With the introduction of the Consensual Donation and Research Integrity Act (S. 2191/H.R. 4275), Congress took a vital step toward bringing necessary minimum standards to the largely unregulated process of whole body donation. The National Funeral Directors Association thanks Sens. Chris Murphy (D-CT) and Thom Tillis (R-NC) and Reps. Gus Bilirakis (R-FL) and Lizzie Fletcher (D-TX) for introducing this important legislation.

“NFDA fully supports and applauds congressional efforts to pass the Consensual Donation and Research Integrity Act, which will provide long-overdue accountability and transparency to the whole-body donation process and ensure donors’ bodies are treated with dignity and respect at all times,” said Lesley Witter, NFDA’s senior vice president of advocacy.

Donating the body of a loved one to medical research can bring healing and comfort to a family, knowing that their gift may help advance scientific knowledge and discoveries. However, unscrupulous body brokers, who often aggressively target the poor and elderly, take advantage of this generosity and sell or lease bodies and body parts at a significant profit, according to a news release from the NFDA.

“Non-transplant tissue banks that accept whole body donations need to be better regulated,” said NFDA President Jack Mitchell. “There are regulations that govern how the body of an individual may be donated, but there is little federal or state oversight over what happens to that donation. This means that anyone, regardless of expertise, can set up a facility and dissect and sell or lease human bodies and body parts to anyone. The money that can be made by body brokers is significant and has led to bad actors taking advantage of the generosity of donor families by desecrating the bodies of their loved ones. We encourage Congress to pass the Consensual Donation and Research Integrity Act.”

The Consensual Donation and Research Integrity Act would provide the secretary of Health and Human Services with oversight of entities that deal with human bodies and non-transplantable body parts donated for education, research, and the advancement of medical, dental and mortuary science.

The bill, among other things, also requires non-transplant tissue banks be registered with HHS, gives HHS the authority to conduct inspections, requires informed consent when a donation is made, creates a clear chain of custody for each human body or body part; ensures shipments of human bodies and body parts are properly labeled and packaged; and ensures the respectful and proper disposition of donated bodies and body parts. Additionally, the Consensual Donation and Research Integrity Act establishes penalties for violations.


The decision to donate a loved one’s body for scientific or medical research is an admirable choice and can offer healing to a grieving family. With whole body donation, bodies and body parts are used for education, research or the advancement of medical, dental or mortuary science. Researchers rely on donated human body parts to develop new surgical instruments, techniques, implants, medicines and treatments for diseases. Surgeons, paramedics and funeral directors use donated bodies and body parts for training, education and research and take great care to respect the tremendous gift of a donor cadaver.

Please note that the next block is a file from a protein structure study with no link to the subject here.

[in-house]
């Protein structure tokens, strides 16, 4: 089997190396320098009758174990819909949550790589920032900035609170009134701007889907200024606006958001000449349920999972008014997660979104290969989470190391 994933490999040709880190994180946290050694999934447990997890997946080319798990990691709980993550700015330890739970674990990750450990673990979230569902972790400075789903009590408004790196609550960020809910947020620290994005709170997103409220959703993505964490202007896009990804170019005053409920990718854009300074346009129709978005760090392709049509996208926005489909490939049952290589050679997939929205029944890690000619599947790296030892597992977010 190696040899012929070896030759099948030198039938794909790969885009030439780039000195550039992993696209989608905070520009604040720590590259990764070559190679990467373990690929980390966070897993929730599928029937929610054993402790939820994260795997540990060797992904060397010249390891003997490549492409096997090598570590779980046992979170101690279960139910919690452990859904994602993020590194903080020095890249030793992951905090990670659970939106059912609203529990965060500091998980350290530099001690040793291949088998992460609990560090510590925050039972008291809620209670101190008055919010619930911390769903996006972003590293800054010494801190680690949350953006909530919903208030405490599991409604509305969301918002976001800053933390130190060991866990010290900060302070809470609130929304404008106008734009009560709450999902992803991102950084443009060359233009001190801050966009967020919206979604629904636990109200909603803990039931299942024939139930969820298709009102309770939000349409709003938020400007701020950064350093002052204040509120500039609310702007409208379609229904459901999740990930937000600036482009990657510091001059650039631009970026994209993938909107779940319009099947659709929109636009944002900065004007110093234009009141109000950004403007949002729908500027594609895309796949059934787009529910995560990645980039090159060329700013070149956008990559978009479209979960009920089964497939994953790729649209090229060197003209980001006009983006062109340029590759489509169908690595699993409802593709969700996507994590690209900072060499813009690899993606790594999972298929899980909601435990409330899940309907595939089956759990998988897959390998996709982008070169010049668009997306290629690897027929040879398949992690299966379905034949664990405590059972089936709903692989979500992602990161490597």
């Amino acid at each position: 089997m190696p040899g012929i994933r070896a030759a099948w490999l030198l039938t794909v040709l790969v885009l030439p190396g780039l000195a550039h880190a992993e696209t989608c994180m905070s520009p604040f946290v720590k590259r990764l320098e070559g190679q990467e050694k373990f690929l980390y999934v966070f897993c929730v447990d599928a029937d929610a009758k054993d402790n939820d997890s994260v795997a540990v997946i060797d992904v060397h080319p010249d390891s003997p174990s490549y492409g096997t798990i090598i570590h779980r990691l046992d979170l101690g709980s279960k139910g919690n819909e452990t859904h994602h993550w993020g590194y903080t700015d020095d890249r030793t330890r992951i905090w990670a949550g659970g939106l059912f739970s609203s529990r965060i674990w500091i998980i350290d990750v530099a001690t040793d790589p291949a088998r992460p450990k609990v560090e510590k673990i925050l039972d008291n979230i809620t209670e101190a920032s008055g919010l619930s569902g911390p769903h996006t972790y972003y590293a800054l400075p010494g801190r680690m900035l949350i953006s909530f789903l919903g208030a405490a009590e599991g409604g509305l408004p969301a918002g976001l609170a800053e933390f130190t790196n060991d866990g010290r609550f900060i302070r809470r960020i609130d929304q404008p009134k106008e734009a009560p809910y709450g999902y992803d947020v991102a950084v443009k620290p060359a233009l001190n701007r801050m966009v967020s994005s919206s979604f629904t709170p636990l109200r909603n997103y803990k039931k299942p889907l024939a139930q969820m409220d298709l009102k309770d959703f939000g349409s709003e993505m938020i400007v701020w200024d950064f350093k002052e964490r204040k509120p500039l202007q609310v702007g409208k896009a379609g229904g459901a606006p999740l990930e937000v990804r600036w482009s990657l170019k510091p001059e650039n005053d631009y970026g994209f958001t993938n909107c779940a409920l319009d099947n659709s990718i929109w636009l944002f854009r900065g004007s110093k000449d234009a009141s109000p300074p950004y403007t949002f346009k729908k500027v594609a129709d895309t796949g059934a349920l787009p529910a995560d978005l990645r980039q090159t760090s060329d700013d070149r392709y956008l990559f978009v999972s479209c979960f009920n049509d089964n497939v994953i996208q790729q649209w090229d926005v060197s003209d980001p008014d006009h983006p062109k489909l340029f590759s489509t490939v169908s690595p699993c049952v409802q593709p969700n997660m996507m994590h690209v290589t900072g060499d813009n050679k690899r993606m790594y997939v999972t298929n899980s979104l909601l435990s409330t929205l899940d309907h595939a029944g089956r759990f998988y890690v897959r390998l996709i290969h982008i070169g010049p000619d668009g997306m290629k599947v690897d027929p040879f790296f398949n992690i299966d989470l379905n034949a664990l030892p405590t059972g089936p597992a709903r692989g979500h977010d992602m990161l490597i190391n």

While medical schools and state-run anatomy programs do not actively solicit donations, body brokers target the poor and elderly to donate their loved one’s body. Some medical schools have reported that competition from body brokers has reduced the number of bodies donated to schools to train students and conduct research because some brokers can offer donors more favorable terms, such as free removal of the body and cremation.

A patchwork of federal and state laws applies to body brokers. Under the Uniform Anatomical Gift Act, most state anatomical gift laws largely regulate just one side of the process – how a body may be donated. Most do not address what happens next, such as how brokers dissect, handle and ship the bodies and body parts; the prices they set on human remains; to whom they sell or resell them; how the parts are used by buyers; or the rights of donors and next-of-kin.

In almost every state, it is legal for anyone, even if they do not have training, to sell the human remains of adults. Generally, a broker can sell a donated human body for about $5,000, though prices sometimes top $10,000. Bodies and body parts can be bought, sold and leased, again and again. As a result, it can be difficult to track what becomes of donors’ bodies, ensure they are handled with dignity, and returned to their loved ones after cremation.

Fewer rules mean fewer consequences when bodies are mistreated and, when donor bodies are mistreated, the impact on surviving family members can be heartbreaking.

“We have heard upsetting stories from families that believed they were doing a good thing when they donated a loved one’s body for medical research,” said NFDA CEO Christine Pepper. “They truly believed the donation would create a positive legacy. However, the shocking actions of body brokers have only caused further grief. We strongly urge Congress to pass the Consensual Donation and Research Integrity Act and provide long-overdue accountability and transparency to the whole-body donation process and ensure donors’ bodies are treated with dignity and respect at all times.”

For more information about the Consensual Donation and Research Integrity Act, visit www.nfda.org/bodybrokerbill

NFDA is the world’s leading and largest funeral service association, serving more than 20,000 individual members who represent nearly 11,000 funeral homes in the United States and 49 countries around the world. For more information, visit www.nfda.org.


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